Wildfire Designs still makes their FatBikes (which are handmade by DeSalvo Custom Cycles in Ashland, OR), but Surly and Salsa have taken the lion’s share of the market with the Surly Pugsley and Salsa Mukluk (as well as newer offerings). Head over to Fat-bike.com for a complete list of manufacturers.

Inspired? Your fellow Oregonians are fatbiking in Seaside, Mt. St. Helens, the Oregon Dunes, Bend and anywhere else that looks like fun.

E-bikes

Electronic bikes are huge in Europe and Asia, but so far they’ve been slow to catch on in the US. The sales gap might be a byproduct of how we look at cycling—in the US, the cultural association of cycling with sport rather than transportation has put a stigma on riding e-bikes that doesn’t exist overseas.

Slowly but surely, however, e-bike sales are growing. They picked up slightly when gas prices spiked to $4 a gallon, and seem poised to gain momentum as an increasing number of people get into bikes as a means of transportation – both for themselves and their cargo. In fact, Pike Research (a market research and consulting firm in the green tech industry) predicts that e-bike sales will grow by almost 50% in 2013.

E-bike manufacturers like Prodeco and Currie Tech are putting out a variety of designs for everyone from commuters to retirees to athletes, while cargo bike company Yuba offers a pair of cargo bikes, the elMundo and elBoda Boda, which have electric assistance to make it easier for people to ditch their cars and take up utility cycling.

As cycling for transportation becomes a bigger trend in the US, it seems only natural that e-bikes will be a big part of that equation.

Is your interest sparked? For a comprehensive guide to e-bikes and conversion kits, as well as the stores that sell them in the US, check out Electric Bike Report. In Portland, shop e-bikes in person at the aptly named eBike Store at 201 N. Alberta.

Fashion Trends

Neon! Really.

Folks, that fluorescent commuter jacket you’ve been rocking for years has just become fashion-forward. Did you notice those eye-burning pops of 80’s throwback color that the kids were wearing last summer? Well, it’s not over yet.

Road.cc’s roundup of fluorescent yellow 2013 gear features everything from shoes to helmets to locks. We’ve even spotted toe clips. Whether your color of choice is highlighter yellow, neon lime green, safety orange or all three, be prepared for the slew of compliments you’ll get from the fashionistas this year

(If we’re bringing back the ’80’s, can I please put in a request for hypercolor bicycle frames? Thanks.)

Not neon

On the other end of the fashion spectrum, neon is totally out. As more people take up cycling as part of their daily lives, clothing companies are beginning to take note. The overwhelming success of Iva Jean‘s recent Kickstarter campaign shows that women, especially, are looking for chic clothes that transition easily from the bike to a professional environment. Companies like Betabrand and even Levis have launched lines aimed at the casual commuter.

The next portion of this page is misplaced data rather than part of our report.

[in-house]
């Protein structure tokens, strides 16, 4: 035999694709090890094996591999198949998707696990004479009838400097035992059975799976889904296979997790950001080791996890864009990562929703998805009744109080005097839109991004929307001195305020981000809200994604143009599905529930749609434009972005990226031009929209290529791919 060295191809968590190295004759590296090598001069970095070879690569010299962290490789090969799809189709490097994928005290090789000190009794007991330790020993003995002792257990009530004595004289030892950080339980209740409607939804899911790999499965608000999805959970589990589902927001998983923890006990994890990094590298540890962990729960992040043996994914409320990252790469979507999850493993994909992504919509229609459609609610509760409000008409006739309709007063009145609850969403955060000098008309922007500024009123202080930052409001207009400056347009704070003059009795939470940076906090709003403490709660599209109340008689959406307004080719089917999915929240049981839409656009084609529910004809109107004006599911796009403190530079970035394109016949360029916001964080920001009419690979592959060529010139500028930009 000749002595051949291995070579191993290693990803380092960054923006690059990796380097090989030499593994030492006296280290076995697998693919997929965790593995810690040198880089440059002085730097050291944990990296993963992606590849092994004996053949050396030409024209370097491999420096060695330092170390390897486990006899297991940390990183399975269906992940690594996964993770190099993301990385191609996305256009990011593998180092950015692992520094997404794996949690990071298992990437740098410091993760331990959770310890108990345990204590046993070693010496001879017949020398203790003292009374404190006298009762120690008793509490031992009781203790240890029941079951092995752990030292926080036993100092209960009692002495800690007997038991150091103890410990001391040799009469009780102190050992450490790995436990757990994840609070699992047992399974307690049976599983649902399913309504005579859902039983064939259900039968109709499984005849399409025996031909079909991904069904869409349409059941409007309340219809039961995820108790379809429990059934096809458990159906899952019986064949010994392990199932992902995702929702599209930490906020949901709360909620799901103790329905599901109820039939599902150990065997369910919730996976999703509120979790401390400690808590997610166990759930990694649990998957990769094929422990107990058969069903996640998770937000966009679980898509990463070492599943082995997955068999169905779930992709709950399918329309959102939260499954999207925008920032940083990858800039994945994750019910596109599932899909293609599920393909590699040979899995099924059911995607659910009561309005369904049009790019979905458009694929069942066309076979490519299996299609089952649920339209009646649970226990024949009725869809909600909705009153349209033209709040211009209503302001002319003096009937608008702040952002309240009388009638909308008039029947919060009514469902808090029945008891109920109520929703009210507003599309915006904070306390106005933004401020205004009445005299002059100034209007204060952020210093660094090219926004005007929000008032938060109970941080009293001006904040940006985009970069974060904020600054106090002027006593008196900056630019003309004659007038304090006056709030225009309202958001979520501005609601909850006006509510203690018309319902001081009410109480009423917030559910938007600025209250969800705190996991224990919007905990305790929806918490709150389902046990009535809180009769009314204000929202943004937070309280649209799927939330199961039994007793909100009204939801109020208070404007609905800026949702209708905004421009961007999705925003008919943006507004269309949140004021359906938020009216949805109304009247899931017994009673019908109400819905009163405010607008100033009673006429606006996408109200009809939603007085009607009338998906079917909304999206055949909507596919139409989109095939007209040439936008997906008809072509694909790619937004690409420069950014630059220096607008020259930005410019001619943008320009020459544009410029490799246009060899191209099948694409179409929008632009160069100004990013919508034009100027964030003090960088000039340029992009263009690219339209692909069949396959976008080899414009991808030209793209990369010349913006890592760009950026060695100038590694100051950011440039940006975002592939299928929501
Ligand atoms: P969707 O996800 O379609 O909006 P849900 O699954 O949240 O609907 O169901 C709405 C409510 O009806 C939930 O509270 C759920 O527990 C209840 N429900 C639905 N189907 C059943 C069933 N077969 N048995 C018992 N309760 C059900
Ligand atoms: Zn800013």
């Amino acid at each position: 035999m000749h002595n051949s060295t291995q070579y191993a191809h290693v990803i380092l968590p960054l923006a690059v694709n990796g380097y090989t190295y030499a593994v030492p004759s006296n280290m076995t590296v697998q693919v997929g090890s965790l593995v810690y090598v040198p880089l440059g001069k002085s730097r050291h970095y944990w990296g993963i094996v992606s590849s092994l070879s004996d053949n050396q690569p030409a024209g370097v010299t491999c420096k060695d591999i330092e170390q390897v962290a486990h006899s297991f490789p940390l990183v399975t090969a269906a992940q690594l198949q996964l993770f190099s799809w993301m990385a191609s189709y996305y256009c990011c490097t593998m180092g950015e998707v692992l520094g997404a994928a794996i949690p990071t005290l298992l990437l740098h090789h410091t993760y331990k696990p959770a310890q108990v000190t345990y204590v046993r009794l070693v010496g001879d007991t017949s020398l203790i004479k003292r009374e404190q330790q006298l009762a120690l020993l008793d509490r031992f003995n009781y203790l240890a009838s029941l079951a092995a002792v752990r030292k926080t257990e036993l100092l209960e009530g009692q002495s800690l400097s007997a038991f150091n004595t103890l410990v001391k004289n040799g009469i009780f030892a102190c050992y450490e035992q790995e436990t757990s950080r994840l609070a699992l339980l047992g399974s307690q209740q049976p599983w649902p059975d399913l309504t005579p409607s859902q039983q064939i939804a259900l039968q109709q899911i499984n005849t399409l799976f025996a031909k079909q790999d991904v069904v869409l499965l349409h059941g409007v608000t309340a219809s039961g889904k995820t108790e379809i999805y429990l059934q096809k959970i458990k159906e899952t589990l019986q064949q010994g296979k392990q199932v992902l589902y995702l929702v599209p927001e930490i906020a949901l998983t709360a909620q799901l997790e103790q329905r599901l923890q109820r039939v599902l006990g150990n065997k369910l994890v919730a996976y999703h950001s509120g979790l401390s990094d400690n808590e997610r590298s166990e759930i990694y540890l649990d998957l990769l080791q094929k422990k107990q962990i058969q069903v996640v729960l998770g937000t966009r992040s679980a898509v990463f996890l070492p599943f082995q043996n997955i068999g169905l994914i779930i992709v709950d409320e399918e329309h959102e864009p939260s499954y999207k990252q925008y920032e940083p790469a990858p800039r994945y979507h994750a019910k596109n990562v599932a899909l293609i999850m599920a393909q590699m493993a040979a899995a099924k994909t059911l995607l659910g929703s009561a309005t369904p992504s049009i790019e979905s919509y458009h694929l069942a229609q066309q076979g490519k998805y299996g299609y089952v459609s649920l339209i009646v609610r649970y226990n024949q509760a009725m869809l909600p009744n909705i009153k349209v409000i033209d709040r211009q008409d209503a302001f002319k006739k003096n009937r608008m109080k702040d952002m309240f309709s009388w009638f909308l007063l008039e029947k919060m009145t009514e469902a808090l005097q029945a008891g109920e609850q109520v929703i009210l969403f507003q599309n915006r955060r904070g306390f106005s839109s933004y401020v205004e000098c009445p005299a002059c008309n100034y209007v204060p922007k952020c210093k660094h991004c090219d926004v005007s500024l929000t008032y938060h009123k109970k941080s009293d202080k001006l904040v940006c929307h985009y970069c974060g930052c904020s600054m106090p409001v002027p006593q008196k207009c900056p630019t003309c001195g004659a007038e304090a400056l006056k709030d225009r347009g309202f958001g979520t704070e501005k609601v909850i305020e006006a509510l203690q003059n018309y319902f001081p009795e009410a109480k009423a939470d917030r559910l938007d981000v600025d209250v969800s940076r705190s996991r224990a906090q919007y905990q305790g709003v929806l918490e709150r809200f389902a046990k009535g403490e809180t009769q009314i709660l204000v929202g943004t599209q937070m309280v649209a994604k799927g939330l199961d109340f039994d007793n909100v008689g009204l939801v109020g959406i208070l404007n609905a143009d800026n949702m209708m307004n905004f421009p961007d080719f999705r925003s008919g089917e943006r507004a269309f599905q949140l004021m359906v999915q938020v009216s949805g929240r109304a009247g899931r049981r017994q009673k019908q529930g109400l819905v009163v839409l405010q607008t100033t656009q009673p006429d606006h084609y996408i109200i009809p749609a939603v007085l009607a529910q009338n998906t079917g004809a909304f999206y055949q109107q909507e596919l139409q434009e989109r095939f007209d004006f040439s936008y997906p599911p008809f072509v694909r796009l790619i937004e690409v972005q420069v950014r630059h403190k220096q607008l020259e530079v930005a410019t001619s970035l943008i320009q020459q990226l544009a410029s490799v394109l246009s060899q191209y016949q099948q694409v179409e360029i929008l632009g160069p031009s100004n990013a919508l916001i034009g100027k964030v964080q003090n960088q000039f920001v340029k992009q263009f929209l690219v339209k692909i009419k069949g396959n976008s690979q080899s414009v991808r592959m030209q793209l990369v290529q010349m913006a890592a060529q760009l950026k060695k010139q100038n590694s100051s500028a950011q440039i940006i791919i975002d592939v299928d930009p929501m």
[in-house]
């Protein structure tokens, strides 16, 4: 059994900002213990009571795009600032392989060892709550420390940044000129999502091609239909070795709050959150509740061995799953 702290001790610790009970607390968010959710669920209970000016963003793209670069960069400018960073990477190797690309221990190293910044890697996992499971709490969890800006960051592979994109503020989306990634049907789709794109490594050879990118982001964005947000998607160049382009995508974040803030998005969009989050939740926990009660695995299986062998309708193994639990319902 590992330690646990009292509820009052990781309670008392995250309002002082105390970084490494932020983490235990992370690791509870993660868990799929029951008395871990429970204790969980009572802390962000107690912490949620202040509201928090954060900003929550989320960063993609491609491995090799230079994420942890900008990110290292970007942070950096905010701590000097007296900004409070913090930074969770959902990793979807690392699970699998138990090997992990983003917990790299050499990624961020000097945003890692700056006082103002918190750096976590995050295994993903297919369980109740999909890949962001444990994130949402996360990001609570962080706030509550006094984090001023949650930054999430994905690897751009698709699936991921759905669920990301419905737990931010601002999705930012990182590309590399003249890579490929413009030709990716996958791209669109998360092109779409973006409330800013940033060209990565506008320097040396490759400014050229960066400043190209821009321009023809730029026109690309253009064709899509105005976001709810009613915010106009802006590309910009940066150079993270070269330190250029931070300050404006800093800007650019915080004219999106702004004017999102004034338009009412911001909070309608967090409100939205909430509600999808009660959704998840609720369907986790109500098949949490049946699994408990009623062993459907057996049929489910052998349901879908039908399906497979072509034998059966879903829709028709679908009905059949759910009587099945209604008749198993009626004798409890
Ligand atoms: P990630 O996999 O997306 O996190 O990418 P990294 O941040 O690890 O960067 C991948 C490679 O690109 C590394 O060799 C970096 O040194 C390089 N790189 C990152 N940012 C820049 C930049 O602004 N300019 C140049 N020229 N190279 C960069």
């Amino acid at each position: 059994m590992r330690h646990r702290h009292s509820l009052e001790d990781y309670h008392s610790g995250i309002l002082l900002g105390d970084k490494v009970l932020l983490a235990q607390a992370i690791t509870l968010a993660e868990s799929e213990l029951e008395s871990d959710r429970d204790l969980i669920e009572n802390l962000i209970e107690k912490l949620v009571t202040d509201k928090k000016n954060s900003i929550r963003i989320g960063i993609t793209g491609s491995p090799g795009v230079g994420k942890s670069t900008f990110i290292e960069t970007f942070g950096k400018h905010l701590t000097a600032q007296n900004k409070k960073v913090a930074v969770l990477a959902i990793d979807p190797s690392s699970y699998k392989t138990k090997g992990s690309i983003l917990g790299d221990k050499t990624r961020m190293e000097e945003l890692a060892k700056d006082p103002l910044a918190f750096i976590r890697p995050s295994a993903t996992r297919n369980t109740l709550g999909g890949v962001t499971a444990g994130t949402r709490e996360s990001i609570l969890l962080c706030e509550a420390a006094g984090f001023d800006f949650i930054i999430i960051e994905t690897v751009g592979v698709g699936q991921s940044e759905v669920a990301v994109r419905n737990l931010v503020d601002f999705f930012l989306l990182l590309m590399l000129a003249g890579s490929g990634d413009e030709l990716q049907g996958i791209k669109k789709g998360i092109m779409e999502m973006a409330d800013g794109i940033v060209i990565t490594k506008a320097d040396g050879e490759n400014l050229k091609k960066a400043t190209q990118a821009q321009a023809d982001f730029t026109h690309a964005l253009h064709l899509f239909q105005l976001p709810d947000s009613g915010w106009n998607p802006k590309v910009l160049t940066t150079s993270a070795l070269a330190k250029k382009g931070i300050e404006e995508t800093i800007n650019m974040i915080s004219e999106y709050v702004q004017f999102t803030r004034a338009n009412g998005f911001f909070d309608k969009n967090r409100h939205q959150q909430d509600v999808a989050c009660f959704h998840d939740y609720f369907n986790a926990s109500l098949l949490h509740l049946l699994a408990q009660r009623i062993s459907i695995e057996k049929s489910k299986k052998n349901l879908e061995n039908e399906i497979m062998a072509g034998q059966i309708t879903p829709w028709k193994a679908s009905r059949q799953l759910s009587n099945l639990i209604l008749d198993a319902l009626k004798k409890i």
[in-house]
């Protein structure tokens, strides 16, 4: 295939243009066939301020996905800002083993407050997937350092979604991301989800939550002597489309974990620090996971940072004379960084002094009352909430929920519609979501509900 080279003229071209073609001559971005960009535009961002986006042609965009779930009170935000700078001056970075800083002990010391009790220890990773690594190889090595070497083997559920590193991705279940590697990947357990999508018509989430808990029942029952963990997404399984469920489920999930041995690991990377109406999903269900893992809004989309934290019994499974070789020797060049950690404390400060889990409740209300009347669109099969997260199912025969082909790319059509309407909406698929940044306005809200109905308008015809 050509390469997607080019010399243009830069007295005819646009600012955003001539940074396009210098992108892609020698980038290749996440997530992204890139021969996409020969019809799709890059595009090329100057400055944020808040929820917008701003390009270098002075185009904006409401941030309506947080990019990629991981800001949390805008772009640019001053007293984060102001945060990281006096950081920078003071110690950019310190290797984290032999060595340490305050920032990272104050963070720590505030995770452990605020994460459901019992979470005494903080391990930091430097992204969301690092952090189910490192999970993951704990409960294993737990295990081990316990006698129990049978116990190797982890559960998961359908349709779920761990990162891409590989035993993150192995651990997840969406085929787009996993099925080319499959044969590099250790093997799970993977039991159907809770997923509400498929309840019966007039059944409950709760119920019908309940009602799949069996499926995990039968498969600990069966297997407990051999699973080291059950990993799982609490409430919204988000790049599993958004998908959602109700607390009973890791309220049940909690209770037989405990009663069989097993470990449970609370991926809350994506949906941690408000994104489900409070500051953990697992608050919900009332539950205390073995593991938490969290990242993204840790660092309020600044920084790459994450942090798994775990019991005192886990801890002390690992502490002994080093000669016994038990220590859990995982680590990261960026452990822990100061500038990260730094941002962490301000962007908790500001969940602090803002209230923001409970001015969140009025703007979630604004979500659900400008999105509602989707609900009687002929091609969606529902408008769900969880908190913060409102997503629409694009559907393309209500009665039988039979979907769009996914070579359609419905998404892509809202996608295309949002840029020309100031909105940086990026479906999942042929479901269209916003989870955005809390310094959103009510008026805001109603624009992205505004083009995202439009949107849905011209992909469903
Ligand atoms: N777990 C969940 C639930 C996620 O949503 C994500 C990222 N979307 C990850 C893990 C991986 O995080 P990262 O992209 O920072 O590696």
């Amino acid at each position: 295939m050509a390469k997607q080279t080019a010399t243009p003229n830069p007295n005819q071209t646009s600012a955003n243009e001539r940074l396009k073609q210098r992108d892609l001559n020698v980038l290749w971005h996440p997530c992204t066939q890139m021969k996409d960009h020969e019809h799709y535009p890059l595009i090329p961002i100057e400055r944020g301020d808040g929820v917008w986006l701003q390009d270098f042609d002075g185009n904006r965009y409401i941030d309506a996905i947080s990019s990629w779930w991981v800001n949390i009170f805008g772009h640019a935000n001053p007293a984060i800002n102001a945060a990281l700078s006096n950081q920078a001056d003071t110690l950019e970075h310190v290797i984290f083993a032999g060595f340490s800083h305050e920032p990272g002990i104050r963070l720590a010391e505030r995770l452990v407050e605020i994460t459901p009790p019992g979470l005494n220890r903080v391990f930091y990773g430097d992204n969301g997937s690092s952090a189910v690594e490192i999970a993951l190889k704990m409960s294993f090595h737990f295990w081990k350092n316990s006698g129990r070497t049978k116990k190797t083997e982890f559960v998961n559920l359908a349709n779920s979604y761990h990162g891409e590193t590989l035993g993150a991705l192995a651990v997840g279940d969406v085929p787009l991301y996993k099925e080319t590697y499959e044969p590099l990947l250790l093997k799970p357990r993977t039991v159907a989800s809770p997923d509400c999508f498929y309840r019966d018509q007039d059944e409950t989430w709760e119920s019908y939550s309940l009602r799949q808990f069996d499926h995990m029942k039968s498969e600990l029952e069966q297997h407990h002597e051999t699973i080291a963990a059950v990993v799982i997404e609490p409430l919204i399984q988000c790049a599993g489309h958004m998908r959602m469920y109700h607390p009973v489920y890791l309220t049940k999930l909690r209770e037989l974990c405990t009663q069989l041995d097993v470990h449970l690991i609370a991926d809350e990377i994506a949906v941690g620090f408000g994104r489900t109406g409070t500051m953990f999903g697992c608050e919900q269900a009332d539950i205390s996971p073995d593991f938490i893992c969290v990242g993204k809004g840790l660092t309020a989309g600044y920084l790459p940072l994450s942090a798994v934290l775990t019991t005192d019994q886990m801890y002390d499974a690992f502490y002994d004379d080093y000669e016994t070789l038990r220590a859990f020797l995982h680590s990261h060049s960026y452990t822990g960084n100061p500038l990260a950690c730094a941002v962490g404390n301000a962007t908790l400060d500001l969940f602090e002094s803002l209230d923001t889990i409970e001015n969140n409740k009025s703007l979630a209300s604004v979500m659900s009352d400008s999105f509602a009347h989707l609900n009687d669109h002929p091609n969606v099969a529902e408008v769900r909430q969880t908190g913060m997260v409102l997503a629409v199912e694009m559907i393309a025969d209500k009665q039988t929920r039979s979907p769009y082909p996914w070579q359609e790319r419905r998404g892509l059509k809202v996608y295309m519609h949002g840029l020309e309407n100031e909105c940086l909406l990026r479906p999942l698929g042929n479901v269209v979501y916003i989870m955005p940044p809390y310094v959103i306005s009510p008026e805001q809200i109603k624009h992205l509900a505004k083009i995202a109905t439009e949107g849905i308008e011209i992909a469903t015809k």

Even as apparel companies angle for a slice of the cycling clothing market, more people are realizing that there doesn’t have to be anything particularly “bike-specific” about their wardrobe in order for them to enjoy cycling. A growing number of cycling fashion blogs and tweed rides are popularizing the idea of people wearing their everyday clothes on bicycles.

Social trends

Cities will prioritize cycling as a means for economic growth

Studies like this one from the League of American Bicyclists have shown that cycling and economic prosperity go hand-in-hand, and around the country local governments are starting to take note. Yes! Magazine recently featured a trio of cities—Minneapolis, Washington D.C. and New York—that have been attracting good jobs as a direct result of their focus on better cycling infrastructure.

In Chicago, Mayor Rahm Emanuel’s speech at a protected bike lane ribbon cutting directly linked cycling infrastructure with economic growth, and issued a challenge to Portland and Seattle. “I want them to be envious because I expect not only to take all of their bikers,” he said, “but I also want all the jobs that come with this.”

According to Bikes Belong, protected (green) lanes doubled in 2012, and is set to double again in 2013 as more cities begin to take note of their neighbors’ successes.

Bike share programs are big part of that vision. New York will see the arrival of the privately funded and operated Citi Bike in May 2013. Houston is set to expand their bike share program from 3 kiosks and 18 bikes to 24 kiosks and 200 bikes. Milwaukee, Los Angeles and Columbus also number among the cities due to launch bike shares in 2013. Even colleges like Wellesley are implementing bike share programs. Portland’s bike share program is in the works, though as yet no date has been set for its launch.

How about you?

What are you most hoping to see in the new year? Share your ideas below.

 

Jessie Kwak is a writer who loves to type about the good life: travel, outdoor adventures, food and drink, and (of course) cycling. You can find her at Bictoro: Bikes and Crafts.

SHARE THIS POST

Copyright 2017 ORbike: FIND ADVENTURE – Bicycle Events and Cycling Tips · RSS Feed · Log in